One of the most surprising things that I began to research was the land that is currently used to raise cattle for the mass meat industry as well as the land that is used to grow the food to feed them. Many scientists theorize that we could potentially, over the course of years, cultivate that land to grow enough food to end world hunger. It’s been stated that the dairy/meat industry as it stands is not a sustainable model. If more of the world adapted a plant-based diet, we would be able to successfully end world hunger. Add to that the fact that the amount of money that is put toward feeding, raising, and housing the animals for the meat and dairy industry could be put to better use when it comes to feeding and housing humans as well.
Not only is the dairy/meat industry model not sustainable on a farmland level, we have to look at the impact that the industry has on our climate. With climate change an ever present worry, we cannot allow industries to override scientific fact. Climate scientists have warned about the high levels of greenhouse gases that are produced at every stage of the production process in the mass meat and dairy industry.
Data presented by U.K. climate change website Carbon Brief indicates that the meat and dairy industries create 7.1 gigatons of greenhouse gases annually. This is 14.5% of the TOTAL man-made emissions, with the beef industry the biggest offender by far, generating more than twice the emissions of that of the next most polluting food, lamb. Cows and sheep produce large quantities of methane as a byproduct. When it comes to greenhouse gases, methane is approximately 34 times more potent than carbon dioxide.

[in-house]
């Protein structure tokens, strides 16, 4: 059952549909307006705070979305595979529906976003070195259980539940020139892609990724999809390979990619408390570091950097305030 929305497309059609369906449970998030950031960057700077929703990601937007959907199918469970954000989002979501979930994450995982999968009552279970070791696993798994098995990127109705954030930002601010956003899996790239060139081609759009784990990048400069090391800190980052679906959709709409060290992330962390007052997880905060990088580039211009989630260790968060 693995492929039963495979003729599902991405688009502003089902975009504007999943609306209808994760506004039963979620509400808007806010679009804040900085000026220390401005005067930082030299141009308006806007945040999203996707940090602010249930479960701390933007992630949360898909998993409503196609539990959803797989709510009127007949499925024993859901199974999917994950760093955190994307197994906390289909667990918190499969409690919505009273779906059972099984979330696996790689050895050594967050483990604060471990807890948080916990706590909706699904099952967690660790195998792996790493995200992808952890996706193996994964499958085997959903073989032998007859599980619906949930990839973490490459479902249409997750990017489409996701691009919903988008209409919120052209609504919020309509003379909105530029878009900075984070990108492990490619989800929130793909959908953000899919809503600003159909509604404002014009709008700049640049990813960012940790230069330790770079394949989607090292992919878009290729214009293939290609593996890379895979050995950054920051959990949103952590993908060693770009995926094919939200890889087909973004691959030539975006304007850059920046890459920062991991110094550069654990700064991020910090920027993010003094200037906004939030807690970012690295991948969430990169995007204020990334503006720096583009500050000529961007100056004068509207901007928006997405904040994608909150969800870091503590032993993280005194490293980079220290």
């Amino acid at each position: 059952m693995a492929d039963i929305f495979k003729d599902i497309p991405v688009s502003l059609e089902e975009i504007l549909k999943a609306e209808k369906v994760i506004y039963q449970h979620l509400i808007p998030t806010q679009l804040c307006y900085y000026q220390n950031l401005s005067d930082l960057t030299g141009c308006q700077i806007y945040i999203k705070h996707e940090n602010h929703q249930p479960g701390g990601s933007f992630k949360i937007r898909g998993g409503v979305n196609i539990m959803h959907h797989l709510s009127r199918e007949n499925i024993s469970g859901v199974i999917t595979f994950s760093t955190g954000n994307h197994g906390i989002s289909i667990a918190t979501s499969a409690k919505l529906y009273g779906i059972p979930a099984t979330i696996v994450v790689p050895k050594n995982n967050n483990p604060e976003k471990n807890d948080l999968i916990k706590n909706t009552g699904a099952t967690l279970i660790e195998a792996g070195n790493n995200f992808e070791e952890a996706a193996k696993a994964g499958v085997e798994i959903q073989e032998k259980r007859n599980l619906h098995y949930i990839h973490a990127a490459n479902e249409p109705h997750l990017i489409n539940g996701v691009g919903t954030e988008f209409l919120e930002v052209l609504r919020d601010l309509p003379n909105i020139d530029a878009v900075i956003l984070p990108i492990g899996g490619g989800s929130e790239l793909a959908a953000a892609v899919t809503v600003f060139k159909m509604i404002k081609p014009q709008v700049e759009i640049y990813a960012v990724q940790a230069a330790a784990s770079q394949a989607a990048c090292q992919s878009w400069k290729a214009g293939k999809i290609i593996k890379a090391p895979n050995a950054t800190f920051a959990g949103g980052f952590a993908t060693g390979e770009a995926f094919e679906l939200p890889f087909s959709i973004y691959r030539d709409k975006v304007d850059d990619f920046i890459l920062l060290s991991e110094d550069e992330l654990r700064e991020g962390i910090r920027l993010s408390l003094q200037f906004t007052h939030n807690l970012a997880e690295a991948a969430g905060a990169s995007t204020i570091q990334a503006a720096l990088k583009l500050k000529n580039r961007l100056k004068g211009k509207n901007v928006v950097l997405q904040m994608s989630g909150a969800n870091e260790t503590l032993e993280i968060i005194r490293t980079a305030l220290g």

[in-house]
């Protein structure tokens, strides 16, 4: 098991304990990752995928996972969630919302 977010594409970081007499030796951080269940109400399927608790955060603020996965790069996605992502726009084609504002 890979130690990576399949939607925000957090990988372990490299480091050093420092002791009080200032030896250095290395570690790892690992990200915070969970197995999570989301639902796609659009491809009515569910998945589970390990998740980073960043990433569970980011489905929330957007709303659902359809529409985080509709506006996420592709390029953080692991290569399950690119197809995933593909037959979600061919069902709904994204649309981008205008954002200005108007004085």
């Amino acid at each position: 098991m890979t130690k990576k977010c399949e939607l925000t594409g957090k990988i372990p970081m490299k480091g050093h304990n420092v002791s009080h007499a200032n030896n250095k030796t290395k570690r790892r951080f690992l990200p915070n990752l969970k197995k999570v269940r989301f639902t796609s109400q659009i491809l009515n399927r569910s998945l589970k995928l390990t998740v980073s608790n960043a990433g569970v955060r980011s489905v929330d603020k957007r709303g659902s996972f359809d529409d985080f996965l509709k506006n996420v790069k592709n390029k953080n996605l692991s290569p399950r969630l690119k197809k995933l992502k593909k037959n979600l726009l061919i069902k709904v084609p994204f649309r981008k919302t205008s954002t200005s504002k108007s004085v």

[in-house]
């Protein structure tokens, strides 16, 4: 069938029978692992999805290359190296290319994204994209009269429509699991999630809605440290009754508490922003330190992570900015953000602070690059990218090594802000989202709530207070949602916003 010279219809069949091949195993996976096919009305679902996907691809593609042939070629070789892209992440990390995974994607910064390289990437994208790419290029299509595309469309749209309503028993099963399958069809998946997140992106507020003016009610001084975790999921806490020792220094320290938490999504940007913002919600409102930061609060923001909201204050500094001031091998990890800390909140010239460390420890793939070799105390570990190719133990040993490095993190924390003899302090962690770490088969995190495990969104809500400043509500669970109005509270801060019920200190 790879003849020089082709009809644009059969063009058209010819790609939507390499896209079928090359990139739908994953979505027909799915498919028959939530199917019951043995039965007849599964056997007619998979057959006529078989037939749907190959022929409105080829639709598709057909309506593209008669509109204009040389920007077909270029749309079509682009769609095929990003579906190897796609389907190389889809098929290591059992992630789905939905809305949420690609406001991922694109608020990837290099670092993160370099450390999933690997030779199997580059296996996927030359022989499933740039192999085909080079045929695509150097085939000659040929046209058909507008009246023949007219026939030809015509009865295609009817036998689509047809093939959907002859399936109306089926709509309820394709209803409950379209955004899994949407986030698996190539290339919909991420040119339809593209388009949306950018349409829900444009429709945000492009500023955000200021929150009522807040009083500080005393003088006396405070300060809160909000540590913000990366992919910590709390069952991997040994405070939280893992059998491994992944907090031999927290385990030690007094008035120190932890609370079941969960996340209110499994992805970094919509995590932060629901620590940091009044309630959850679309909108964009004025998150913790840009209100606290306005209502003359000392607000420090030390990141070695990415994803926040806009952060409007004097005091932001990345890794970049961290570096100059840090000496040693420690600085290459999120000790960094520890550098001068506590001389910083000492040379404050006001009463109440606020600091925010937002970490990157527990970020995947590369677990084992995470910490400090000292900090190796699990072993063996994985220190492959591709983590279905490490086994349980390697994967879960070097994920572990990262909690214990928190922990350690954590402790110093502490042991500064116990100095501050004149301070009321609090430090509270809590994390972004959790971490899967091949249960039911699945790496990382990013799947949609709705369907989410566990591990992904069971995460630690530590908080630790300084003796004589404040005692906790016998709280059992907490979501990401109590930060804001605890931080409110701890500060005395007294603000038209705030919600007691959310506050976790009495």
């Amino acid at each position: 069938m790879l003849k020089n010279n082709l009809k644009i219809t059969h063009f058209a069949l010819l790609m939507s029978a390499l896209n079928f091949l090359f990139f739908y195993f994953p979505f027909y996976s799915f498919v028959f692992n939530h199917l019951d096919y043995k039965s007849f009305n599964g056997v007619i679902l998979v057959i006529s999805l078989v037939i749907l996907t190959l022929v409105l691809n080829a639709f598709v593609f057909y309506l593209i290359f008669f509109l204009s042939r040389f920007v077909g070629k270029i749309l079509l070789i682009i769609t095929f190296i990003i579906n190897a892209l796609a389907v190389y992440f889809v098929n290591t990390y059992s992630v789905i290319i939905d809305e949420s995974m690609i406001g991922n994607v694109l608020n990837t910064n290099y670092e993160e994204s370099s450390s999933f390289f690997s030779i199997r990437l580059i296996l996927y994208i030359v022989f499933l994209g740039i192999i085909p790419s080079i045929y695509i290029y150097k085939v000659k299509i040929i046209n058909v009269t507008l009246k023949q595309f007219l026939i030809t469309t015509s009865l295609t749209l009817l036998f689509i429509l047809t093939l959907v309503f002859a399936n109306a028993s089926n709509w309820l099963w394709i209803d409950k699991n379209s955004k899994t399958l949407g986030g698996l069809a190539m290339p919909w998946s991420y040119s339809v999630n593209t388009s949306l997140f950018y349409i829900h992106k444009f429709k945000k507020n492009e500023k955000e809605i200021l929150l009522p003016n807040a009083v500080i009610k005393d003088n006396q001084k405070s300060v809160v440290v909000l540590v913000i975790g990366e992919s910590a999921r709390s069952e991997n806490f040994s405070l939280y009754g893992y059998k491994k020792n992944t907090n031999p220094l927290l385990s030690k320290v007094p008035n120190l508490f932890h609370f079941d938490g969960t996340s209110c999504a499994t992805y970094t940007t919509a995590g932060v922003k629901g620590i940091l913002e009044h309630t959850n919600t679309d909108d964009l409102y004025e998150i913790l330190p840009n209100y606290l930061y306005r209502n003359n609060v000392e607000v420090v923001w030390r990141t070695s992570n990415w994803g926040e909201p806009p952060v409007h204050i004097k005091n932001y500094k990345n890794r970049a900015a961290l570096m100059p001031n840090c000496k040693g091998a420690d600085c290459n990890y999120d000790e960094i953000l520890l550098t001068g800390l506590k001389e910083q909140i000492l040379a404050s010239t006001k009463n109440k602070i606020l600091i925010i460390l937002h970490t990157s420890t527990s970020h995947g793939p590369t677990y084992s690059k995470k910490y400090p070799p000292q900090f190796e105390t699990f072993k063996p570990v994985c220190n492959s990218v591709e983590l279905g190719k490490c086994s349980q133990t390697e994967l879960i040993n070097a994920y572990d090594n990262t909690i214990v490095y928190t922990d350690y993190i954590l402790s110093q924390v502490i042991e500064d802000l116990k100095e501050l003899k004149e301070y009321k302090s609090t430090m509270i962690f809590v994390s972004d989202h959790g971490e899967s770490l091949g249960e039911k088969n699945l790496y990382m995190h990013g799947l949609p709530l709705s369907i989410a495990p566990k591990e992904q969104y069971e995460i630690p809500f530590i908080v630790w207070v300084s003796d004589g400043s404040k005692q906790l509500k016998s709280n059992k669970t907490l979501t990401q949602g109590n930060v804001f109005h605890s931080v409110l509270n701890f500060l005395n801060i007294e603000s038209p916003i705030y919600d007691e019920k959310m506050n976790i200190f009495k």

Now, you would think with all of this information readily available, people would think twice about the food on their plates. However, meat consumption appears to actually be on the rise worldwide. So, what are we supposed to do?
"But even if you’re not ready to go fully vegan, or you are unable to for reasons like mine or because of something like financial restrictions, you can still examine the small choices that you make and see if you can improve them."
This feels like a good time to admit that I am actually not a vegan OR a vegetarian. After spending almost a year as a vegan, I discovered that I was sensitive to both beans and soy, which caused issues with my chronic inflammation. So, without tofu or beans in the cards as a form of protein, I was left with no choice but to come crawling back to meat.
But even if you’re not ready to go fully vegan, or you are unable to for reasons like mine or because of something like financial restrictions, you can still examine the small choices that you make and see if you can improve them. Just because I couldn’t keep vegan doesn't mean that I can’t make better choices when it comes to the meat I eat and the dairy I choose to consume. My father always told me to vote with my dollar, so I make sure to research the companies behind the meat and dairy products that I buy. I try to choose grass-fed, antibiotic free, and/or organic whenever possible — bougie I know, but it’s the best for a reason. I try to support farms as opposed to mass factory-produced meat and dairy products. I try to find companies that treat their employees and animals as ethically as possible. Even if the food costs a bit more, I’m comforted by the fact that it should have a better impact on our environment, our world, and a better impact on my health overall.
So, the next time you’re sitting at a table with someone who is about to extol the virtues of their plant-based lifestyle, instead of greeting them with an eyeroll and an insult, maybe you’ll have a bit more respect for the lifestyle choices they’ve made. Many vegans and vegetarians have put a great deal of thought and even research into these lifestyle choices. While none of us likes to be lectured, all of us should have a willingness to learn. And, if the food you eat is having an impact on the world around you, you definitely should be willing to learn about that.